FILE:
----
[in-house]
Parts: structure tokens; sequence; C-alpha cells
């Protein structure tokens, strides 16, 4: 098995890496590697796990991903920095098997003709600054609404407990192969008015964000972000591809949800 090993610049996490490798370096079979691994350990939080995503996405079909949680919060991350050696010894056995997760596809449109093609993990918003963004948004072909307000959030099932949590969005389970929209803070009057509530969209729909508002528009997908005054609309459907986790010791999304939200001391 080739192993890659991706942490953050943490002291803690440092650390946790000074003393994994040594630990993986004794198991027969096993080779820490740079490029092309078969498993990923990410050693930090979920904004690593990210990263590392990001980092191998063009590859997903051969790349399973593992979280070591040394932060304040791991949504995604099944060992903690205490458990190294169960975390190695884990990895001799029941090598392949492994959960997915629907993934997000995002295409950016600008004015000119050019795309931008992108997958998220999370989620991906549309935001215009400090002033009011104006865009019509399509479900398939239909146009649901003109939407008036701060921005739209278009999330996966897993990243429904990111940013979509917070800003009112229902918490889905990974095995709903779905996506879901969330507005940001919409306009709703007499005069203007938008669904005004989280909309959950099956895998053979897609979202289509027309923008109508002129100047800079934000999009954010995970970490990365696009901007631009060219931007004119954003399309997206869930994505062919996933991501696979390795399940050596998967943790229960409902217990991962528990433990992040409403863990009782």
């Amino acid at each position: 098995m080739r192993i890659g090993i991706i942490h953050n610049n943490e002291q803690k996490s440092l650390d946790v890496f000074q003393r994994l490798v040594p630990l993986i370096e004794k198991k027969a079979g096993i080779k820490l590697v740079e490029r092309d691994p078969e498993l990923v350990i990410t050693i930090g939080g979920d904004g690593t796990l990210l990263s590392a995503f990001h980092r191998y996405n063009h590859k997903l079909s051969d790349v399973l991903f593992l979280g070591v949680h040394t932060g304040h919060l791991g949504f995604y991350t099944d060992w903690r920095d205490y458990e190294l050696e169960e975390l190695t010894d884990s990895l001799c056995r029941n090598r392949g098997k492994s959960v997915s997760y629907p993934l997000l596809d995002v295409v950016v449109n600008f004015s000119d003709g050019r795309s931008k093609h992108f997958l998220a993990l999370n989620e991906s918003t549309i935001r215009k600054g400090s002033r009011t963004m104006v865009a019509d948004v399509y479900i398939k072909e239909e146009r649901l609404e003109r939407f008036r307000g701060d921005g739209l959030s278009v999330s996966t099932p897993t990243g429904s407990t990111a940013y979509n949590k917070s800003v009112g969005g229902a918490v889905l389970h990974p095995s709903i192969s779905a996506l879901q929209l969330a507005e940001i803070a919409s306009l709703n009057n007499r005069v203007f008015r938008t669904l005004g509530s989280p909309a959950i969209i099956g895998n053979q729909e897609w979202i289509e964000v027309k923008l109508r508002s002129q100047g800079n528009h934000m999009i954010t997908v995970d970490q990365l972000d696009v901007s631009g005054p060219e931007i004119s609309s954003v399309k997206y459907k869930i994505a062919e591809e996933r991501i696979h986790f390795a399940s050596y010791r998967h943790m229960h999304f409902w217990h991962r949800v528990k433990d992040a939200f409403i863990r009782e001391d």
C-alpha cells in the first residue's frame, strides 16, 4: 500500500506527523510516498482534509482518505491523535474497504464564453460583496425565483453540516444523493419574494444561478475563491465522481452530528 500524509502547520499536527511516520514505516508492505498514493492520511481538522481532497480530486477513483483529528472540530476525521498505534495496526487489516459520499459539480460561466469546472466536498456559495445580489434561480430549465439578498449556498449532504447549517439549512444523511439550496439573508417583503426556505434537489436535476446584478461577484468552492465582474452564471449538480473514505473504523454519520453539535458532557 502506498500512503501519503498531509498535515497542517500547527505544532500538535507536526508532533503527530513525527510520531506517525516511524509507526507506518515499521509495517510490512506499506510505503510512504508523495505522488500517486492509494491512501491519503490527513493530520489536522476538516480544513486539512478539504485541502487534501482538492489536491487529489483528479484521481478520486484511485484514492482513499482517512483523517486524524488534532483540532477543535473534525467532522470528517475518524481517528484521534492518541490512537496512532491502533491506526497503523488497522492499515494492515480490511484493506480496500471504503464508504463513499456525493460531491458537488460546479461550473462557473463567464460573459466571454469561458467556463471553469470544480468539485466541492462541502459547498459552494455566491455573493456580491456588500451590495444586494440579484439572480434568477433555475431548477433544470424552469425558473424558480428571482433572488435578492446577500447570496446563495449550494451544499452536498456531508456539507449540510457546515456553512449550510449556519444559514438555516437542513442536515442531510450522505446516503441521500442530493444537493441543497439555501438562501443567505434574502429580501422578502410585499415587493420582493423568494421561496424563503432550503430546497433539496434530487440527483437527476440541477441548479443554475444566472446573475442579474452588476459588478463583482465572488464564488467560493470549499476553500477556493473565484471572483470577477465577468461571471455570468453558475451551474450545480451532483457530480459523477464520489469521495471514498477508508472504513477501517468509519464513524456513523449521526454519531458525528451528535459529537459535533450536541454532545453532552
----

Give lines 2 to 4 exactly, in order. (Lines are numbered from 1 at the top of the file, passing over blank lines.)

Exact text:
Parts: structure tokens; sequence; C-alpha cells
């Protein structure tokens, strides 16, 4: 098995890496590697796990991903920095098997003709600054609404407990192969008015964000972000591809949800 090993610049996490490798370096079979691994350990939080995503996405079909949680919060991350050696010894056995997760596809449109093609993990918003963004948004072909307000959030099932949590969005389970929209803070009057509530969209729909508002528009997908005054609309459907986790010791999304939200001391 080739192993890659991706942490953050943490002291803690440092650390946790000074003393994994040594630990993986004794198991027969096993080779820490740079490029092309078969498993990923990410050693930090979920904004690593990210990263590392990001980092191998063009590859997903051969790349399973593992979280070591040394932060304040791991949504995604099944060992903690205490458990190294169960975390190695884990990895001799029941090598392949492994959960997915629907993934997000995002295409950016600008004015000119050019795309931008992108997958998220999370989620991906549309935001215009400090002033009011104006865009019509399509479900398939239909146009649901003109939407008036701060921005739209278009999330996966897993990243429904990111940013979509917070800003009112229902918490889905990974095995709903779905996506879901969330507005940001919409306009709703007499005069203007938008669904005004989280909309959950099956895998053979897609979202289509027309923008109508002129100047800079934000999009954010995970970490990365696009901007631009060219931007004119954003399309997206869930994505062919996933991501696979390795399940050596998967943790229960409902217990991962528990433990992040409403863990009782």
């Amino acid at each position: 098995m080739r192993i890659g090993i991706i942490h953050n610049n943490e002291q803690k996490s440092l650390d946790v890496f000074q003393r994994l490798v040594p630990l993986i370096e004794k198991k027969a079979g096993i080779k820490l590697v740079e490029r092309d691994p078969e498993l990923v350990i990410t050693i930090g939080g979920d904004g690593t796990l990210l990263s590392a995503f990001h980092r191998y996405n063009h590859k997903l079909s051969d790349v399973l991903f593992l979280g070591v949680h040394t932060g304040h919060l791991g949504f995604y991350t099944d060992w903690r920095d205490y458990e190294l050696e169960e975390l190695t010894d884990s990895l001799c056995r029941n090598r392949g098997k492994s959960v997915s997760y629907p993934l997000l596809d995002v295409v950016v449109n600008f004015s000119d003709g050019r795309s931008k093609h992108f997958l998220a993990l999370n989620e991906s918003t549309i935001r215009k600054g400090s002033r009011t963004m104006v865009a019509d948004v399509y479900i398939k072909e239909e146009r649901l609404e003109r939407f008036r307000g701060d921005g739209l959030s278009v999330s996966t099932p897993t990243g429904s407990t990111a940013y979509n949590k917070s800003v009112g969005g229902a918490v889905l389970h990974p095995s709903i192969s779905a996506l879901q929209l969330a507005e940001i803070a919409s306009l709703n009057n007499r005069v203007f008015r938008t669904l005004g509530s989280p909309a959950i969209i099956g895998n053979q729909e897609w979202i289509e964000v027309k923008l109508r508002s002129q100047g800079n528009h934000m999009i954010t997908v995970d970490q990365l972000d696009v901007s631009g005054p060219e931007i004119s609309s954003v399309k997206y459907k869930i994505a062919e591809e996933r991501i696979h986790f390795a399940s050596y010791r998967h943790m229960h999304f409902w217990h991962r949800v528990k433990d992040a939200f409403i863990r009782e001391d």